In most industries, external communication with third parties is still primarily the domain of email. However, this is where law firms have a unique advantage in the nature of their relationships with clients. As an attorney, you are largely free to decide upon any reasonable method of communication with your clients. If you suggest that collaborative software is the way to go, you probably will not receive any push-back – and particularly not from young or tech-savvy clients.
Both Slack and Glip allow you to invite third parties (e.g. clients, contractors, and vendors) to join one or more channels. You can spare the client the daily chatter and details that might worry them unnecessarily by creating two channels for each client or topic: one for internal communication and a second for communicating with the client. All firm staff would likely be members of both groups, but the client would only be invited to join the latter.
The client would get regular updates and see that all applicable attorneys and staff members are available for communication, but would not be bothered with early drafts of important documents.
Many practice management software products offer “client portals.” These are private, online spaces where attorneys and clients can communicate and share files. These work similarly to collaborative software, and if you have used one, you are probably already a fan. Client portals are a great feature, and they can complement a collaboration solution.
Collaborative software is:
Integrated with other services you may already use. Linking with services like Google Drive and Dropbox streamlines the workflow as you move between the different sites and services your firm uses.
Cloud-based and secure. The security and redundancy offered by any well-funded cloud software company is stronger than what you can achieve on your own. The weakest link is your password. Use a unique, non-dictionary password at least 12 characters long, and consider changing it on a regular basis, perhaps twice per year.
Cross-platform. You can access your work from any web browser. Installable apps for your computer and smartphone are available for all major platforms.
Inexpensive. A free initial trial is very common, and some products offer a free monthly plan that may suffice for small teams with limited needs. Even medium-size firms should find the software quite affordable.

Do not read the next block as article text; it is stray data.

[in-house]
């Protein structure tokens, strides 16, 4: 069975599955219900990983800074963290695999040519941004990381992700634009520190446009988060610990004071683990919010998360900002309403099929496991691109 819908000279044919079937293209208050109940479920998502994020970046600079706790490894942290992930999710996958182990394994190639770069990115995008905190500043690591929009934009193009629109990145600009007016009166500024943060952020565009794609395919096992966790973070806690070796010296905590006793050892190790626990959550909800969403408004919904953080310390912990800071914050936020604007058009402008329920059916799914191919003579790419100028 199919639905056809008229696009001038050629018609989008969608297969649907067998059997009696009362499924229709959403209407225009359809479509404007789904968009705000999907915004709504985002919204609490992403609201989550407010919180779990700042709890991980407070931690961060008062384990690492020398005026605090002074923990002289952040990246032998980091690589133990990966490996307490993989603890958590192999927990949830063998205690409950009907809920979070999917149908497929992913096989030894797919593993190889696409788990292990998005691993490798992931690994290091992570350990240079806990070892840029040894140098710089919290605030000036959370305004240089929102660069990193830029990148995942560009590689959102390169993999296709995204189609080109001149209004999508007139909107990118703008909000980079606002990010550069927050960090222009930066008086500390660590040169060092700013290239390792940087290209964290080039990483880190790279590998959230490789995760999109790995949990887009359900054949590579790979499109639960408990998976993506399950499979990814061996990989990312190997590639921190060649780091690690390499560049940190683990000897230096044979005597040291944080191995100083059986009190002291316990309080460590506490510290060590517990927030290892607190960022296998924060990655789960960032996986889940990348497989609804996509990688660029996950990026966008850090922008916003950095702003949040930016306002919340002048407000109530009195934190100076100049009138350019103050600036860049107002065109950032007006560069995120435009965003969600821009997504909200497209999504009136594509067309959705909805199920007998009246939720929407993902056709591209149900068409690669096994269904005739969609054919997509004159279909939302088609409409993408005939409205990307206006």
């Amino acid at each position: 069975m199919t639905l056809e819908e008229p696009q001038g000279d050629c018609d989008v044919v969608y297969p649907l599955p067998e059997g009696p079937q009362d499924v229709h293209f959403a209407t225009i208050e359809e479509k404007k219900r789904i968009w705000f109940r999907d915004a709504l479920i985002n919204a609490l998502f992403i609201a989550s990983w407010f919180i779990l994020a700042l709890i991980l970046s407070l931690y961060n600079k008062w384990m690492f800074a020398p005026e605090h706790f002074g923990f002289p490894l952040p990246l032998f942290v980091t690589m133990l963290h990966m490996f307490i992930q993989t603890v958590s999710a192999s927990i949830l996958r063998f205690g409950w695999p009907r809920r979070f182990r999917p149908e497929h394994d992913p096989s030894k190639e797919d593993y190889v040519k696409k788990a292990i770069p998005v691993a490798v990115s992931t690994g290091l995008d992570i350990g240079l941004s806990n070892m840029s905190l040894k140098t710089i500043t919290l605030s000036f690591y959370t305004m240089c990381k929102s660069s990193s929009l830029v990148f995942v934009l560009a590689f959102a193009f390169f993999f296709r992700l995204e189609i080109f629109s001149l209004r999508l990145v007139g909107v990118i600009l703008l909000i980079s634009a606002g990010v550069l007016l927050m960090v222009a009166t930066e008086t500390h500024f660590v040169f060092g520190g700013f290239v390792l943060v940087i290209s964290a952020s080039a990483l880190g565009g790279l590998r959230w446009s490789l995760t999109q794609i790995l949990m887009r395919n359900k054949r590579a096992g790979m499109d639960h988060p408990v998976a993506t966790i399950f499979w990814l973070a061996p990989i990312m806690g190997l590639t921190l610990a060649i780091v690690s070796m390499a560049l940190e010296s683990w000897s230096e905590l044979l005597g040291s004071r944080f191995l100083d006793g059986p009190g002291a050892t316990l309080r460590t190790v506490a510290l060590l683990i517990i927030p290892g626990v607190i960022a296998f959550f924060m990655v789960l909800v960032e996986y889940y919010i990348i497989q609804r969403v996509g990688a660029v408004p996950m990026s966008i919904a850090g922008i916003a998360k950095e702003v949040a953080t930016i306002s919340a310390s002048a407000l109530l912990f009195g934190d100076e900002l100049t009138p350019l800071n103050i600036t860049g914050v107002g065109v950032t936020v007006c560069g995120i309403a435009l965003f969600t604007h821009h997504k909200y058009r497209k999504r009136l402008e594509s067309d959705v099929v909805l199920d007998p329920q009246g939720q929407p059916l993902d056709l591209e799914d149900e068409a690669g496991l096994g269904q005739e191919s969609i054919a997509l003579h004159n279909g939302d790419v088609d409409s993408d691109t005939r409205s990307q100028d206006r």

Customizable in its notifications. Desktop and mobile notifications are customizable so that you can decide which channels you always need to stay abreast of and which can wait for you to catch up when you get time.
Are there downsides?
Collaborative software is a new trend. Inevitably, some of the players in the space will go under. If that happens to the one you use, this will at best mean an interruption in your productive work while you seek an alternative solution. At worst, it could theoretically mean your data is inaccessible. As unlikely as this is, it is important to understand that it is possible.
Most products allow you to export all your data to downloadable files. As you test out a tool for use at your firm, go through the export process. It is simple, and you should understand how to use the resulting data in the event the service is inaccessible.
The learning curve involved with any new software is clearly a downside compared with maintaining the status quo. However, most people who are comfortable with modern online software should have no trouble getting started and will likely find the entire process highly intuitive. If you do not, you should probably try another product.
Read some current reviews and recommendations for collaborative software online. Be sure the information is recent, as these products’ feature sets change regularly. Make a selection based on your own criteria, whether the cost is dependent on your anticipated usage, the specific features available, or simply the look and feel of the service and site.
Download and install both the desktop and mobile software for each product you are considering, and have at least one more person at the firm do the same. This direct comparison and shared experience will elucidate minor advantages and disadvantages that might otherwise go unnoticed.
When you have decided which software fits your firm best, explain to each team member the importance of having everyone on board. Internal communication, which is not one-on-one, should move to the collaboration solution immediately and completely. This way all ongoing conversation on any given topic can be found just where it is expected.
Even if the appeal of collaborative software can be difficult to grasp for those who have not used it, thousands of companies across many industries have made the move. If communication at your firm could use an upgrade, give it a try. The only thing you have to lose is thousands of emails.